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Google Planning To Remove CSS Regions From Blink 249

mikejuk writes "Google and Opera split from WebKit to create Blink, their own HTML rendering engine, and everyone was worried about the effect on standards. Now we have the first big example of a split in the form of CSS Regions support. Essentially Regions are used to provide the web equivalent of text flow, a concept very familiar to anyone who has used a desktop publishing program. The basic idea is that you define containers for a text stream which is then flowed from one container to another to provide a complex multicolumn layout. The W3C standard for Regions has mostly been created by Adobe — a long time DTP company. Now the Blink team has proposed removing Regions support to save 10,000 lines of code in 350,000 in the name of efficiency. If Google does remove the Regions code, which looks highly likely, this would leave Safari and IE 10/11 as the only two major browsers to support Regions. Both Apple and Microsoft have an interest in ensuring that their hardware can be used to create high quality magazine style layouts — Google and Opera aren't so concerned. I thought standards were there to implement not argue with." Although mikejuk thinks this is a bad thing, a lot of people think CSS Regions are awful. Mozilla has never intended to implement them, instead offering the CSS Fragmentation proposal as an alternative. One major flaw of CSS Regions is its reliance upon markup that is used solely for layout, violating the separation of content and style that CSS is intended to enforce.
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Google Planning To Remove CSS Regions From Blink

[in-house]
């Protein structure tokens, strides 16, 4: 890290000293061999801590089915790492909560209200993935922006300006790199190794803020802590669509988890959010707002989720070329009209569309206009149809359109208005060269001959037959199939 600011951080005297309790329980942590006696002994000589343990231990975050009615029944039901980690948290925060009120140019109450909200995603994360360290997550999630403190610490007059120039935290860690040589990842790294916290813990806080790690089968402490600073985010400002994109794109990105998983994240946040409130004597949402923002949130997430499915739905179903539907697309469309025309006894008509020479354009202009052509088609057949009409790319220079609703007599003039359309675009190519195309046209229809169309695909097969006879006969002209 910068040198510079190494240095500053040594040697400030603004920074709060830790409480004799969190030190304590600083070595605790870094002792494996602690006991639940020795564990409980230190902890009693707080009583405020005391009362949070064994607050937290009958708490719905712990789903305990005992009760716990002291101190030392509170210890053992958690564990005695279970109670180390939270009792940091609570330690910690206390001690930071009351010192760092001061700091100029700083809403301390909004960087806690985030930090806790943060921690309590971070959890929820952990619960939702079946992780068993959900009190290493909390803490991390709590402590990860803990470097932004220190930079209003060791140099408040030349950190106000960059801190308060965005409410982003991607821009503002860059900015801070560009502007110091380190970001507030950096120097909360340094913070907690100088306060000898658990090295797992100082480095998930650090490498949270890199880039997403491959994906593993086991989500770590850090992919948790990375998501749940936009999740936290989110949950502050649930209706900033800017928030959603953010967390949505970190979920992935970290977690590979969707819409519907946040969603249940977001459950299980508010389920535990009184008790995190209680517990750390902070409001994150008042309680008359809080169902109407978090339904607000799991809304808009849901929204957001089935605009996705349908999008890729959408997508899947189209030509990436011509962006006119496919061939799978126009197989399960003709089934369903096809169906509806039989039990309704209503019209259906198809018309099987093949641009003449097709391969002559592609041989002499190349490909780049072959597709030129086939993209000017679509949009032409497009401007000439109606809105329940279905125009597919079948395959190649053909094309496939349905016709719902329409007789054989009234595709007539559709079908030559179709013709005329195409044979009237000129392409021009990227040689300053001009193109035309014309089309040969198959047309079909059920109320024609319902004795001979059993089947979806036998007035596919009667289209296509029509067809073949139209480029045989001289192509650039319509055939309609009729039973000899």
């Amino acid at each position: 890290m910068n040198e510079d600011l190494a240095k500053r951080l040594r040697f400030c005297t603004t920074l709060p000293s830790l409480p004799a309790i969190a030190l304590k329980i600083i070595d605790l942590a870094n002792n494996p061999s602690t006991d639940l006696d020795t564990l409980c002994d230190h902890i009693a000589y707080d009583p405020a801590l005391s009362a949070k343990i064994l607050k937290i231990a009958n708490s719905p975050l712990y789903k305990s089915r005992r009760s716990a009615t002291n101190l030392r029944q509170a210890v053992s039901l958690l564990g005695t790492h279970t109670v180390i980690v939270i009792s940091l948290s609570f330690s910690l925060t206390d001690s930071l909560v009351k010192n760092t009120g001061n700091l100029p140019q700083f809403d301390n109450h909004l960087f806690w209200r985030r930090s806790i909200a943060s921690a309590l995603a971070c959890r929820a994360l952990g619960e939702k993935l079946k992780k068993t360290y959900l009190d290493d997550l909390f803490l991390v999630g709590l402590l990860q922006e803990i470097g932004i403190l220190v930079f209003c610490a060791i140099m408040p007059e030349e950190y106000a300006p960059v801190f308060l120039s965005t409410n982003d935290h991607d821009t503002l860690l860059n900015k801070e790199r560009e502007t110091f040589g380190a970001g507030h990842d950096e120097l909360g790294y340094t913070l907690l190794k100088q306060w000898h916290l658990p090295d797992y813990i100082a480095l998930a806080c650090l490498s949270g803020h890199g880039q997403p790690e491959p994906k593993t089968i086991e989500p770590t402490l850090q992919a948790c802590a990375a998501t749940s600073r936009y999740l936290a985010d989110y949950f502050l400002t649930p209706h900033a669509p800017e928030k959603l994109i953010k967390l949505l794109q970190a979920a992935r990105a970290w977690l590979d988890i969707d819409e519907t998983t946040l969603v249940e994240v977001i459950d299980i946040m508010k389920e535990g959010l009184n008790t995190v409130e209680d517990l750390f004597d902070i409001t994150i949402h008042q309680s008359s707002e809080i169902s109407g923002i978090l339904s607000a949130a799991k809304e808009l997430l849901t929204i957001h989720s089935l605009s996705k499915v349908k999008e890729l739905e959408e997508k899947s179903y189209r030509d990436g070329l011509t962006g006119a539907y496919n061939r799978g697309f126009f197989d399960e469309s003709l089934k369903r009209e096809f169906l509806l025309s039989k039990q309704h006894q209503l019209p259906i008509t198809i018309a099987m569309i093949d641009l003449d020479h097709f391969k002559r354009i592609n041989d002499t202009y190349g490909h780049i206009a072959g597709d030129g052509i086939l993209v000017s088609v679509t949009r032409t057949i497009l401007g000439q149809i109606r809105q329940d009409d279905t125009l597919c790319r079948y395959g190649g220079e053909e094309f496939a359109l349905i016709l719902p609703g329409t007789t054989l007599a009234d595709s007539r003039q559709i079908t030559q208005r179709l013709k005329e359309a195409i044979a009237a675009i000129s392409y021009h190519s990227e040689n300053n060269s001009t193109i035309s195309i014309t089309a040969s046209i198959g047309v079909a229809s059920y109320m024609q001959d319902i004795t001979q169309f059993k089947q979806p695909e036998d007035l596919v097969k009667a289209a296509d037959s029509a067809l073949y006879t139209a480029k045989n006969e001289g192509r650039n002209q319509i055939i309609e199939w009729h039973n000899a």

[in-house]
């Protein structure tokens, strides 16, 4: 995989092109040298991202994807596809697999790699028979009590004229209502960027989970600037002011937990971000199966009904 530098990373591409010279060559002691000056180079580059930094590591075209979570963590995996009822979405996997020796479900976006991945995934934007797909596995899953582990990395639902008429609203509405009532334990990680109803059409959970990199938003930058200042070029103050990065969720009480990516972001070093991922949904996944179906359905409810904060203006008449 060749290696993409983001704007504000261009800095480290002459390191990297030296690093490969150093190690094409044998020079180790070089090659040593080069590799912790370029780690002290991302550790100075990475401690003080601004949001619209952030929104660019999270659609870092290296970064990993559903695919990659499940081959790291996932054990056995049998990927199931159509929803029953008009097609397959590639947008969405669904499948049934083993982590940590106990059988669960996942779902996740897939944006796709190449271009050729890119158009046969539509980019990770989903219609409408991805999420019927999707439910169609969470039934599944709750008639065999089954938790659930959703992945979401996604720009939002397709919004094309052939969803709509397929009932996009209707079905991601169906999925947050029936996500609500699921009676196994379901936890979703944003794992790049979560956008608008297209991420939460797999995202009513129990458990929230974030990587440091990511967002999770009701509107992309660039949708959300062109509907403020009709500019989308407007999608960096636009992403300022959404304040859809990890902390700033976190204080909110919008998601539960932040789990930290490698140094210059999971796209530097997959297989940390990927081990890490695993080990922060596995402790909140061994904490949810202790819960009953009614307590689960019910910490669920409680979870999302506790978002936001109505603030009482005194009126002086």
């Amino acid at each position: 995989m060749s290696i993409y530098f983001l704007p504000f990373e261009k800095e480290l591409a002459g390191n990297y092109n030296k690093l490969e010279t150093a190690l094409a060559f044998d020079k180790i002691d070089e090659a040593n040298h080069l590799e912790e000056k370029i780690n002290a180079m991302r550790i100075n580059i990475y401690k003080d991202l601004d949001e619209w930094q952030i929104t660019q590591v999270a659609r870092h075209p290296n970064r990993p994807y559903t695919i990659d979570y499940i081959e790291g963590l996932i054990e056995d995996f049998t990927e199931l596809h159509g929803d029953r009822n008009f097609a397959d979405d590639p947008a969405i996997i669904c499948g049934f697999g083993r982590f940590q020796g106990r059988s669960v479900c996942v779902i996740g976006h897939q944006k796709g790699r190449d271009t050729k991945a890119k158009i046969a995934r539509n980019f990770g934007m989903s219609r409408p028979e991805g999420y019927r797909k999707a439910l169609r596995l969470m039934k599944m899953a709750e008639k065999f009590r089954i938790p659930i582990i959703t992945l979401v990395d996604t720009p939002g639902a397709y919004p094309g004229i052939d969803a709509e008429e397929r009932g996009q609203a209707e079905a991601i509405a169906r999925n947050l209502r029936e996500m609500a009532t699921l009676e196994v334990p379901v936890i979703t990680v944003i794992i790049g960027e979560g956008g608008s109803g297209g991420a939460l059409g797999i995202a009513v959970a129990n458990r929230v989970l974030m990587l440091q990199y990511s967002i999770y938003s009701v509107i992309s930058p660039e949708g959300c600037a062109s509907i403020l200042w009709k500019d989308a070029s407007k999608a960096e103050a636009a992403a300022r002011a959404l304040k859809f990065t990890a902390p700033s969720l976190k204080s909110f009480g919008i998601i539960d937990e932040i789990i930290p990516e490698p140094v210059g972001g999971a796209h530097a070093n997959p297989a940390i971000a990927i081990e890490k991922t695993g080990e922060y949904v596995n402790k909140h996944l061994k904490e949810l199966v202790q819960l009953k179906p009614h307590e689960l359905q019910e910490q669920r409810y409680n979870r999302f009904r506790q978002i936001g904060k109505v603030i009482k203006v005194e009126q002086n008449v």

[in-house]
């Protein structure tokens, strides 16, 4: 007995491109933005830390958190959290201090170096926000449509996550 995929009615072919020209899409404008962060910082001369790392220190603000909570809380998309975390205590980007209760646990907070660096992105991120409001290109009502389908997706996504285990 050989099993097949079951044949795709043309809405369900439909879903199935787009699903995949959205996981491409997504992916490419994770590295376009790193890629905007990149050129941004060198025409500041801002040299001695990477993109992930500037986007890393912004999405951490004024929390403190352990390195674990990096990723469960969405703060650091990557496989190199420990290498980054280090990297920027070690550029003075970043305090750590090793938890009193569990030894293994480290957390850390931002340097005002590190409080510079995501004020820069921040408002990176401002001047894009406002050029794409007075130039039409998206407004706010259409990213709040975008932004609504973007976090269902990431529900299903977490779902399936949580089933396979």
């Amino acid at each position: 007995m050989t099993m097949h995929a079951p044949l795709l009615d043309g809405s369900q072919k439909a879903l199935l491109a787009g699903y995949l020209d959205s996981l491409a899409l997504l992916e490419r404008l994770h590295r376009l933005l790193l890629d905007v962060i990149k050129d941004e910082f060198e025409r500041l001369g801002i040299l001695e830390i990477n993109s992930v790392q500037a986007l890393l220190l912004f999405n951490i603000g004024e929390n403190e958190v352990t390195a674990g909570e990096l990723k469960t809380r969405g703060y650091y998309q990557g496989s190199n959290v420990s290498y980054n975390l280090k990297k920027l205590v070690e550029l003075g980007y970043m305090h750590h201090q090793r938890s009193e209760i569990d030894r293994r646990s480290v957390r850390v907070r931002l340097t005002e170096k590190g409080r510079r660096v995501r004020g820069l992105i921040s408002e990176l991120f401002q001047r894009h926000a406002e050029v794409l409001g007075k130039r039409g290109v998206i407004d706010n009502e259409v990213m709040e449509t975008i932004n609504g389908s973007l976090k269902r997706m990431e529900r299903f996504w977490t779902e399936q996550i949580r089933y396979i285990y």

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  • by Arker ( 91948 ) on Wednesday January 29, 2014 @04:36PM (#46103403) Homepage

    It's called postscript.

    If that's what you want to do just do it. Throw up a .pdf instead of a webpage.

    Mangling HTML to make it like .pdf instead is the worst possibility. Yet historically that is what they keep doing. I wont hold my breath waiting for that to change. So expect to see 'regions' garbage stay.

  • by icebike ( 68054 ) on Wednesday January 29, 2014 @04:42PM (#46103481)

    need for a proper layout engine that's flexible and can achieve exactly what graphic designers want. ...
    the closest thing the web had to offer magazine-quality layout

    Magazine quality layout is exactly why I haven't subscribed to any magazine in years, and prefer to read it on the web, instead of turning to page 96, then page 102, ...

    Graphic designers my ass! Clutter-Mongers is a better term.

  • by msobkow ( 48369 ) on Wednesday January 29, 2014 @04:46PM (#46103523) Homepage Journal


    My browser is supposed to control the layout, not the web site.

    Do you have any idea how many websites render like absolute shit because I use a custom display font instead of letting them use tiny unreadable headache-inducing fonts?

  • Re:Ugh (Score:5, Insightful)

    by Anubis IV ( 1279820 ) on Wednesday January 29, 2014 @04:51PM (#46103563)

    I'm not a web designer, but I don't see what the problem is in the situation you've posed. HTML is supposed to deliver the semantic content to the browser, while CSS is supposed to deliver the display instructions to the browser, exactly in accordance with what you said. Why should it matter if it's a designer making the CSS or if they do have exacting standards for how it should look? They should be able to do so!

    The issue here is that regions required mixing some of the display instructions into the semantic markup. I'm all for supporting something that accomplishes what regions were trying to do, but mixing semantics and appearance is a big no-no. Display stuff stays with display stuff, and content stays with content. If you're a designer wanting to work around that limitation, there are Javascript libraries out there that will do stuff like this for you already. No need to screw up a language just to do it.